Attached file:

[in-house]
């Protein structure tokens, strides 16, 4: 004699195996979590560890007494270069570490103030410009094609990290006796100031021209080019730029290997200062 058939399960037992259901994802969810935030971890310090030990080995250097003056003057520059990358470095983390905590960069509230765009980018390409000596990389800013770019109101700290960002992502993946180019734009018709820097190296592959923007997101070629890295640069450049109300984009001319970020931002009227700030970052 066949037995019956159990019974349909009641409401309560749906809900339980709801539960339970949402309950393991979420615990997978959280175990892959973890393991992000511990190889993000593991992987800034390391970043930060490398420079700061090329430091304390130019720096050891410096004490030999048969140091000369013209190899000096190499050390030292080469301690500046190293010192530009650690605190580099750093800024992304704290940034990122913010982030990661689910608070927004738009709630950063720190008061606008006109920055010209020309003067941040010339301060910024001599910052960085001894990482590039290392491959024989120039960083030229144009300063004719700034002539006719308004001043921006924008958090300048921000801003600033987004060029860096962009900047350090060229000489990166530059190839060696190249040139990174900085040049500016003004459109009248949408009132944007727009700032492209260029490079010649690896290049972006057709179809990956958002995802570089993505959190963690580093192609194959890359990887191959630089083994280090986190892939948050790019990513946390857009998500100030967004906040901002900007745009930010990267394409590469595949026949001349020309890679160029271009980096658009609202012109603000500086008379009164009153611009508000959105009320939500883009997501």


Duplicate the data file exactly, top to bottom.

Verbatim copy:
[in-house]
């Protein structure tokens, strides 16, 4: 004699195996979590560890007494270069570490103030410009094609990290006796100031021209080019730029290997200062 058939399960037992259901994802969810935030971890310090030990080995250097003056003057520059990358470095983390905590960069509230765009980018390409000596990389800013770019109101700290960002992502993946180019734009018709820097190296592959923007997101070629890295640069450049109300984009001319970020931002009227700030970052 066949037995019956159990019974349909009641409401309560749906809900339980709801539960339970949402309950393991979420615990997978959280175990892959973890393991992000511990190889993000593991992987800034390391970043930060490398420079700061090329430091304390130019720096050891410096004490030999048969140091000369013209190899000096190499050390030292080469301690500046190293010192530009650690605190580099750093800024992304704290940034990122913010982030990661689910608070927004738009709630950063720190008061606008006109920055010209020309003067941040010339301060910024001599910052960085001894990482590039290392491959024989120039960083030229144009300063004719700034002539006719308004001043921006924008958090300048921000801003600033987004060029860096962009900047350090060229000489990166530059190839060696190249040139990174900085040049500016003004459109009248949408009132944007727009700032492209260029490079010649690896290049972006057709179809990956958002995802570089993505959190963690580093192609194959890359990887191959630089083994280090986190892939948050790019990513946390857009998500100030967004906040901002900007745009930010990267394409590469595949026949001349020309890679160029271009980096658009609202012109603000500086008379009164009153611009508000959105009320939500883009997501």